Webb, Churchill and the Birth of the Welfare State: Sylvia Nasar


    ‘Hooting Howling Mob’

    “An electrifying surge of violence in London dispelled her suicidal mood. On Feb. 8, 1886, 10,000 unemployed workmen and thousands of radicals rallied peacefully in Trafalgar Square, surrounded by 2,500 police. When the demonstrators poured into the main streets, they began “cursing the authorities, attacking shops, sacking saloons, getting drunk, and smashing windows,” according to a newspaper account. The police were unprepared and grossly outnumbered. For hours, a “hooting howling mob” ruled the West End.

    “Queen Victoria’s charge that the episode constituted “a momentary triumph for socialism” was hyperbolic, but the eruption of anger stimulated a revival of middle-class activism. It ultimately led Beatrice to try her hand at investigative journalism. “Social questions are the vital questions of today,” she wrote. “They take the place of religion.”

    “She decided to go undercover to share the experiences of sweatshop workers. To prepare for the role, she plowed through piles of “Blue Books, pamphlets and periodicals bearing on the subject of sweating.” She moved to a shabby East End hotel, and spent eight to 12 hours a day learning how to sew at a cooperative tailoring workshop only to flit off to fashionable West End dinner parties at night.

    “When she felt prepared, she dressed in dingy clothes and set off on foot to find a job. Within 24 hours, Beatrice was sitting with a dozen other women at a large table making a mess of sewing buttons on pairs of trousers. Her eyes hurt, her back ached and she found the heat from the gas lamps stifling. When a shrill voice finally cried out, “Eight o’clock by the Brewery clock,” she received a shilling, the first money she had ever earned. And when “Pages of a Workgirl’s Diary” was published in a liberal journal, its success and the newspaper coverage of her escapade were delicious.

    “Beatrice was a 32-year-old spinster when Sidney Webb, the brainy son of a London hairdresser, proposed they write a book on labor unions together. She knew that Webb was the intellect behind a coterie of young men who were manipulating the mainstream parties “to voice a growing desire for state action.” The Fabians, as they were known, called themselves socialists, but they wished to tame the “Frankenstein” of free enterprise rather than kill it, and to tax the rich rather than wipe them out.”

    The reference to Marx in the article is of course ignorant.

    The Birmingham screw manufacturer and “radical liberal” demagogue Joseph Chamberlain was later a key player in tying the chauvinist petite-bourgeois layer of the British working class to the “New Imperialism”. Chamberlain was probably the most important bourgeois politician in his time, and was a key influence in Churchill’s decision to jump ship “in the other direction” into the Liberal party. Sound familiar?

    Comment by Matt — September 9, 2011 @ 4:13 am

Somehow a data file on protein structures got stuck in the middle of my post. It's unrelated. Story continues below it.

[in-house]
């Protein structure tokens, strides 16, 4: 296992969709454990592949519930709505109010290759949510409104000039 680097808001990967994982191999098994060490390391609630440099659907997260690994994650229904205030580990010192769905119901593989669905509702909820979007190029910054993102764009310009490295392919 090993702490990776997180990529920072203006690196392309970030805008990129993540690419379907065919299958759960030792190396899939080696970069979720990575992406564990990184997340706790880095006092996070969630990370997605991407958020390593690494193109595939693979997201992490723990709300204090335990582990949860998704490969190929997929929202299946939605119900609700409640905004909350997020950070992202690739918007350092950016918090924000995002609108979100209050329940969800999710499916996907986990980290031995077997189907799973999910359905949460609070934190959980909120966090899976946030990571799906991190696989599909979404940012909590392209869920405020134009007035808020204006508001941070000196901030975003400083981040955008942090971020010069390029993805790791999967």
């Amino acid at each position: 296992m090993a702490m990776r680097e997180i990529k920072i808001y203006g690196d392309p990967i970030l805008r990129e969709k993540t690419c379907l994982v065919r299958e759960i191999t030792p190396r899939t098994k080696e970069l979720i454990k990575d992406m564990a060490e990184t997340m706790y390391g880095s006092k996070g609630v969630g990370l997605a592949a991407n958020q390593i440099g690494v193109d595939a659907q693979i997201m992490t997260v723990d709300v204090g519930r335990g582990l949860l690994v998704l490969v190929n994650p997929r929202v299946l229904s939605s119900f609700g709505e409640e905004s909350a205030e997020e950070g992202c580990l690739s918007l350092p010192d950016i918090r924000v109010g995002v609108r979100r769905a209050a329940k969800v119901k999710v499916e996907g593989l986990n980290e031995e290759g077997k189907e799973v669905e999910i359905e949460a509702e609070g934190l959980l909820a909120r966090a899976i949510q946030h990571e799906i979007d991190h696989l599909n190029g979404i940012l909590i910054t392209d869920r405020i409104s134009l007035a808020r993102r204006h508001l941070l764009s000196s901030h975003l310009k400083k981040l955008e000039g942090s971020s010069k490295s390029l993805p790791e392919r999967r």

11. I nearly choked when I first read John Gray’s “A Point of View: The revolution of capitalism.” It has so many layers of misunderstood concepts, misunderstood terminology, and outright falsehoods woven together with so many logical fallacies that it would take a very long time to correct it.

    It honesty appears as though he’s skim-read the wikipedia article on Marxism and cobbled it together with his own bizarre views.

    Comment by Patrick Smith — September 9, 2011 @ 9:25 am

  12. #1 There is definitely a spectre hauting these guys.

    They are all dyed in the wool monetarists i.e. they believe passionately in tight controls on the ability of the state to create money. They believe that only the private sector should be trused with that because it is blessed with `englightened self-interest’. Of course in reality by handing over money supply to the private banks they’ve embroiled us all in a world-historic super duper ponzi scheme. These people couldn’t be trusted with their granny’s savings let alone a nation’s finances. They cannot understand how the bankers have betrayed their beloved theories and are fumbling back towards state backed Keynesianism. They want more QE to pay out all those super rich schmuks who bought Wall Street bonds and if they have to frighten the horses with talk of Marx to get it they will. But of course Marx never fell for that ludicrous notion that the problem with capitalism is underconsumption as they well know and that is the bit they of course reject. They can take the mis read Keynesianism now that it benefits the super rich but they cannot take the idea that there is an objective limit to an ever growing capitalist system.

    Comment by David Ellis — September 9, 2011 @ 12:38 pm

  13. It goes to show that if these stuffed shirt type, bourgeois Wall Street pundits even mention Marx’s name, the economic situation in America is extremely bad.

    Marx’s predictions dating back to 1848 have become a reality for proletariat America.

    I believe what will be next is a shift to a socialist system here as Marx forecasted a socialist intermediate stage between capitalism and communism.

    I don’t believe that capitalism will just run out of gas and burn out on its own.

    I think the weakening of capitalism will just help to strengthen the revolutionary cause to overthrow the current system and transitional steps to a proletariat and eventual classless state.

    Twenty five million people in America are unemployed and these are just estimates as the number is likely much higher.

    Thirty nine million are estimated to be living in poverty.

    There is much strength in numbers. A future uprising of the oppressed social classes is inevitable.